The profit sharers
If you go to a mall around here, any mall, you can be sure you’ll find a Gap, a J. Crew and a Nine West inside. The unique, independent retailers, on the other hand, seem to have become an endangered species. Such entrepreneurs have been competing with each other, and with those ubiquitous chains, to get by while mall-goers increasingly find themselves missing out on knowledgeable, experienced merchants who can actually have a conversation with them about what they’re buying. Has local shopping become an absolute bust?
Well, in case you haven’t noticed, Midtown has blossomed with boutiques in recent years. Take a walk along the streets of the grid, and you’ll find an abundance of independent retailers specializing in shoes; contemporary, vintage and used clothing for men and women; denim; and even home furnishings. In recognition of their mutual interests, many of the storeowners have joined forces to create the Midtown Boutique District. Their primary goal is simple: to create a platform for communication and support between the boutiques. In other words, they’re exploring the novel concept of the storeowner who actually helps you find what you’re looking for, even if it means giving your business to another shop.
“Why compete with each other when we can help people find what they want if we work together?” said Todd Bartell, the co-owner of 23 Lounge on 23rd and J streets. “If we talk to each other about what we carry and tell our customers about the other cool stuff they can find in Midtown, they stay happy.”
Shopping at independent boutiques also allows consumers an added bonus they can’t get at the Gap: individuality. “People in this area are fashion-conscious and want individuality,” said Noah Schwartz, the owner of Shoefly on 24th and K. “If they knew there were big-city-type boutiques right here in Sacramento, they would come here to shop and spend their hard-earned money in their own city instead of traveling to San Francisco or Los Angeles.” He compares the area to San Francisco’s Union Street or Melrose in Los Angeles.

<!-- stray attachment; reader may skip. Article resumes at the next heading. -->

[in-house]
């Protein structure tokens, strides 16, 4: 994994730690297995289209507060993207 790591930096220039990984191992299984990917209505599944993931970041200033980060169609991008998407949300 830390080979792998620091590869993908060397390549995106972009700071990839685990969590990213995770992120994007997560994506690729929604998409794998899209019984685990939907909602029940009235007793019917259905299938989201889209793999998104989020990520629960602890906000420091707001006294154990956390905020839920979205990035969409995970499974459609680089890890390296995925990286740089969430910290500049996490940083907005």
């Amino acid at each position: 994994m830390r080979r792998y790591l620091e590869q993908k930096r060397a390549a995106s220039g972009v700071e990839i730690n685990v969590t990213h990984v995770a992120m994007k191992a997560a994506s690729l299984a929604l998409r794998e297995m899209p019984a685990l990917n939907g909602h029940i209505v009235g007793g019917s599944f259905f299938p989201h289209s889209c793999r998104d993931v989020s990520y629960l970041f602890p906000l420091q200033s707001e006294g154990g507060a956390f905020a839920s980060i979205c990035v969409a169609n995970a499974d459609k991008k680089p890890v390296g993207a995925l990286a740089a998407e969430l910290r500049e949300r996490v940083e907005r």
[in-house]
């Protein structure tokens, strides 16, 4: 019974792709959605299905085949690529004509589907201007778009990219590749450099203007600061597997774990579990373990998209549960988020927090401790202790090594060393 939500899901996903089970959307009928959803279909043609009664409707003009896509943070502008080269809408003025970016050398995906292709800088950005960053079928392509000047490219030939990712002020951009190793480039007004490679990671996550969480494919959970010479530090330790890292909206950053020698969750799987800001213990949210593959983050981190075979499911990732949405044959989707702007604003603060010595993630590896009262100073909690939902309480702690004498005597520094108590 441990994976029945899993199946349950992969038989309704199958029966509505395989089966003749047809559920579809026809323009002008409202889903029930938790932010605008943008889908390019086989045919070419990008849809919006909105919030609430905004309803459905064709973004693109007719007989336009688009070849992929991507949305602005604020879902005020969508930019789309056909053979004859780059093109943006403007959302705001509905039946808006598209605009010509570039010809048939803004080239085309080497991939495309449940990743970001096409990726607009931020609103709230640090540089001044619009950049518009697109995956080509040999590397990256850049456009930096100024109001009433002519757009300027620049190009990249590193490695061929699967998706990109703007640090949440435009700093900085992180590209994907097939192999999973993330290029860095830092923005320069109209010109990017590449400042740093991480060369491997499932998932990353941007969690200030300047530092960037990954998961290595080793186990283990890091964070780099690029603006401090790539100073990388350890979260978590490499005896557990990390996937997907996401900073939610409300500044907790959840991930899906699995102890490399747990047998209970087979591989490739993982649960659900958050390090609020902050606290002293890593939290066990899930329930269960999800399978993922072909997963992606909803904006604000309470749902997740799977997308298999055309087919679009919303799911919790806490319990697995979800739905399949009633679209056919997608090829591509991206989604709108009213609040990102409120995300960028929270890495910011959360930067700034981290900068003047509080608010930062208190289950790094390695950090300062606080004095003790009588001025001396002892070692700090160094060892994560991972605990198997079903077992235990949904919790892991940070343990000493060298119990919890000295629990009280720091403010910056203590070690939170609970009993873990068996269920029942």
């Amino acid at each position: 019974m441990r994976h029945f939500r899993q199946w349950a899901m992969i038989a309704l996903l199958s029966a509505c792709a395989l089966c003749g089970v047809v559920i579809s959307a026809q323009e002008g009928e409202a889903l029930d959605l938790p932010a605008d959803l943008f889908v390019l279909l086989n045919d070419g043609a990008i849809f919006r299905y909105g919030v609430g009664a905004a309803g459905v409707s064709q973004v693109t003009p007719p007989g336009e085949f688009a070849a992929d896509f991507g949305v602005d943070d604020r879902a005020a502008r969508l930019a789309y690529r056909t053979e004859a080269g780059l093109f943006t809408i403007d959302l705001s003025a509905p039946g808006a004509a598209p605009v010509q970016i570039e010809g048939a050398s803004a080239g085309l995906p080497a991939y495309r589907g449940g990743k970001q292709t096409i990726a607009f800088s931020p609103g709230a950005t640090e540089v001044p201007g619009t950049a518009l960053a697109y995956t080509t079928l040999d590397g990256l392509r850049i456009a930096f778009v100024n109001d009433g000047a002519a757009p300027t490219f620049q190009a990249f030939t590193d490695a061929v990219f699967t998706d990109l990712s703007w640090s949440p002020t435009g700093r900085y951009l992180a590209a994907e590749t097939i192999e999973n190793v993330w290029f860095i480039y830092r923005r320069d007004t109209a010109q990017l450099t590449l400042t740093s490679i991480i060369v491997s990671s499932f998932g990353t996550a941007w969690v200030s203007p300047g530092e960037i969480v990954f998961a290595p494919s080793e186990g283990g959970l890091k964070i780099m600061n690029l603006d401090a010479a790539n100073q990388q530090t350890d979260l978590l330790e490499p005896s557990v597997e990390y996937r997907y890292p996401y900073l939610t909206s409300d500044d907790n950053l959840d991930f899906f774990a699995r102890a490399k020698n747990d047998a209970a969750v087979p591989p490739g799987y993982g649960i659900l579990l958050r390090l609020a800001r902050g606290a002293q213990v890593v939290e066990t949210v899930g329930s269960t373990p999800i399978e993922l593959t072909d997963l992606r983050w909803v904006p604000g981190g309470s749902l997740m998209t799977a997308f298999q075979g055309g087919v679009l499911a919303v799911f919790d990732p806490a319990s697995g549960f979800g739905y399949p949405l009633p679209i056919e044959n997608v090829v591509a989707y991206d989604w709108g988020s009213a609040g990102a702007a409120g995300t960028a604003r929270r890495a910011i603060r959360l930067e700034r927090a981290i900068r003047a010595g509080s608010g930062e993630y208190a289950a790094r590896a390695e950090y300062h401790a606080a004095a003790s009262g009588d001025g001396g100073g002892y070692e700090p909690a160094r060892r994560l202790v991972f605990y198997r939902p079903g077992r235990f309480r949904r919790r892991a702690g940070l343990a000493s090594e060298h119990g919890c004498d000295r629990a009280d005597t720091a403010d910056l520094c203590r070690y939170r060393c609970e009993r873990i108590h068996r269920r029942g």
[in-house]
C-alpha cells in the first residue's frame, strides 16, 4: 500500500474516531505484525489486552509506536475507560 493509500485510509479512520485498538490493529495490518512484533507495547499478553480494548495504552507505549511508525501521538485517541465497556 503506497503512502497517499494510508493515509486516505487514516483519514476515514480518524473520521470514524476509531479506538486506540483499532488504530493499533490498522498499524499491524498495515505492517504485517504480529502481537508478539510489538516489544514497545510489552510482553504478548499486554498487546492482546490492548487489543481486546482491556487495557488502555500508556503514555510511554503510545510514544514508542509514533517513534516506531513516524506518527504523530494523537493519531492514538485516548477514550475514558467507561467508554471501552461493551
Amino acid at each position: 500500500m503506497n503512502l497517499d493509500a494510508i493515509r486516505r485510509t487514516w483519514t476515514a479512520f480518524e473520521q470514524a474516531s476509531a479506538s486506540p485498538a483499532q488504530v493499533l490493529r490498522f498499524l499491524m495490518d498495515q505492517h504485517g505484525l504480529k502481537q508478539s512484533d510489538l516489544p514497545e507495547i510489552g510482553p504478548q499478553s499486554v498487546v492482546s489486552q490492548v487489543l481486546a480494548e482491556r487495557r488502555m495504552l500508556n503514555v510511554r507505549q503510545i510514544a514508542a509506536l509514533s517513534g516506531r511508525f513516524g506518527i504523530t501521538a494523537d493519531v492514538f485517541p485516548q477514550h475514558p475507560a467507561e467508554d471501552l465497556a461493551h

As small-business owners, most of these merchants have tight budgets and can’t afford much advertising. The Midtown Boutique District advertises them collectively, bringing attention to many businesses at once. Schwartz estimates up to 22 boutiques are involved in the project so far, including Cuffs Urban Apparel, Atmosphere Home, DV8, Barby K, Dara Denim, Krazy Mary’s (recently relocated nearer to its sister boutique, Sugar Shack) and Sole—all of which recently offered a collective 10-percent discount to holiday shoppers, along with free wrapping.
Expect more perks like these as the group continues its community outreach. Not only will they let you in on who else in town has incredible steals; they also plan to host Second Saturday events, sidewalk sales and other fun ways to max out your purchasing power.